Meek, mild-mannered players have precious little chance of being noticed in the ever more crowded SUV sector.

But that’s not a problem that’s ever going to bother the strikingly re-styled Mitsubishi ASX, which muscles in with a bold new front end, chunky 18-inch alloy wheels and heftier, more substantial front and rear skid plates.

The car, like most compact SUVs, looks like a proper 4x4 but this one is the real deal. The 2020 model sees the return of a four-wheel-drive version to the broad-stanced ASX range, in line with the rest of Mitsubishi’s SUV models.

In also comes a more powerful 2.0-litre engine mated on the top-of-the-range test car to an automatic transmission, complete with a six-speed sports mode and paddle shifters.

My time with the car coincided with the latest of our series of stormy winter wet weekends and though I wasn’t looking forward to long motorway travel in such unpleasant conditions, the sure-footed ASX cruised quietly and confidently at speed.

The engine delivers 150 horsepower, a 30 per cent increase on the former 1.6-litre unit. The ASX is available in a choice of two trim levels – Dynamic and Exceed – both with a revamped interior and high levels of standard equipment.

That includes keyless entry and a push-button starter, cruise control, automatic air conditioning and auto-levelling LED headlights. A reversing camera helps with parking.

The Exceed specification car driven here adds leather upholstery, an electrically-operated driver’s seat, piano black and silver accents to the interior and new black headlining.

In addition, external touches range from chrome exterior door handles and LED front fog lights to a panoramic glass roof with black roof rails.

While a report this week said that more than a third of drivers remain in the dark over how to use the technology in their new car, this should not be a problem with the uncomplicated and straightforward ASX.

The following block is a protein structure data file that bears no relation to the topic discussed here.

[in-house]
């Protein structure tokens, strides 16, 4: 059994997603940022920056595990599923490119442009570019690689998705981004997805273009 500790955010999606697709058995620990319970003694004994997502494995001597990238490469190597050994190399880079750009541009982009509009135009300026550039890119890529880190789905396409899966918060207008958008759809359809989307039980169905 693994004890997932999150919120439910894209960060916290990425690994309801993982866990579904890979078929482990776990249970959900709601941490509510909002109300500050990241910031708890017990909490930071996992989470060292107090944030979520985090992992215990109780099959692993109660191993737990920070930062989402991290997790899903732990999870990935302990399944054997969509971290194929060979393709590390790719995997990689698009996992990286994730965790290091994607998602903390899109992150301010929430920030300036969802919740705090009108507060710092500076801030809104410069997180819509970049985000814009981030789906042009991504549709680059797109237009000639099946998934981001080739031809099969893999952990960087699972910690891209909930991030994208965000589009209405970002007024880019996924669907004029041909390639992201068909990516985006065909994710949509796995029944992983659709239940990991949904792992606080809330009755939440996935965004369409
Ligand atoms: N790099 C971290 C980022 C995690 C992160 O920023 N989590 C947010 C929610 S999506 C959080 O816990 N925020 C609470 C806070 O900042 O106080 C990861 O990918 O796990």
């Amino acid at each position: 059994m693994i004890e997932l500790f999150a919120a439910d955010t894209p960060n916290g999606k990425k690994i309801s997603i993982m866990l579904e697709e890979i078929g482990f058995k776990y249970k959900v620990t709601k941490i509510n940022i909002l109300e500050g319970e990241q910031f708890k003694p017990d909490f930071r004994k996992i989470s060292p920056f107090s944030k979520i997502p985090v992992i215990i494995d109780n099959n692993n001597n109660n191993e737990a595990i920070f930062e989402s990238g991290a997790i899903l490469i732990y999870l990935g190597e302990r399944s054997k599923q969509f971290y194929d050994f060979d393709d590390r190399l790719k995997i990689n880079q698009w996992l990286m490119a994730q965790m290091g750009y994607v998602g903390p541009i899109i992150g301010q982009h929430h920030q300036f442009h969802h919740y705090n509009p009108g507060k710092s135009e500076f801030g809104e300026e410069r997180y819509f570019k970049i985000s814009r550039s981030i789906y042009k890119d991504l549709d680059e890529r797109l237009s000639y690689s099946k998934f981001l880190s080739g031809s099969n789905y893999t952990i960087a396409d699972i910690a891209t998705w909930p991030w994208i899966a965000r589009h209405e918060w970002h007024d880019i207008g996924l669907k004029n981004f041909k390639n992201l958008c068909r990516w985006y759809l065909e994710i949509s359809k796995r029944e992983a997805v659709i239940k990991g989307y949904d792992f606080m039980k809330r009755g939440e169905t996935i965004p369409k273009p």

Instrumentation is simple, clear and classically fuss-free. One concession to the rise in digital displays is the fitting of a central eight-inch touchscreen, which operates the TomTom navigation, audio system, Bluetooth phone and smartphone AppleCarPlay and Android Auto links. Unlike some this display is pretty self-explanatory, and not once did I feel the need to consult the handbook.

Visible driver aids include radar-operated blind spot warning and rear cross traffic alert. A host of unseen helpers range from active stability control and traction control, to hill start assist.

Some ASX buyers will undoubtedly be attracted by the return of four-wheel-drive, which can be switched on and off at the touch of a button between the front seats.

In 2WD mode, torque is sent only to the front wheels for improved fuel economy and agility, while in 4WD auto, the electronically-controlled centre differential actively manages torque to maintain traction on loose surfaces or adverse on-road conditions. A further touch of the button selects 4WD lock, which transfers even more torque to the rear wheels to deliver extra traction on poor road surfaces and when off-road.

Priced from £20,295, the ASX is one of the most important models in the Mitsubishi range.

Globally it is the brand’s third best seller and it is also the third best-selling car for Mitsubishi Motors in the UK, making up almost a quarter of its overall car sales during the past nine years.

In its new guise, as well as being capable, comfortable and classy, the ASX not only looks the part but can act it as well.

Auto facts

Model: Mitsubishi ASX Exceed Auto 4WD

Price: £25,945

Insurance group: 25E

Fuel consumption (combined): 38.7mpg

Top speed: 118mph

Length: 436.5cm/171.4in

Width: 181cm/71.1in

Luggage capacity: 406 litres/14.3 cu ft

Fuel tank capacity: 13.2 gallons/60 litres

CO2 emissions: 167g/km

Warranty: Five years/ 62,500 miles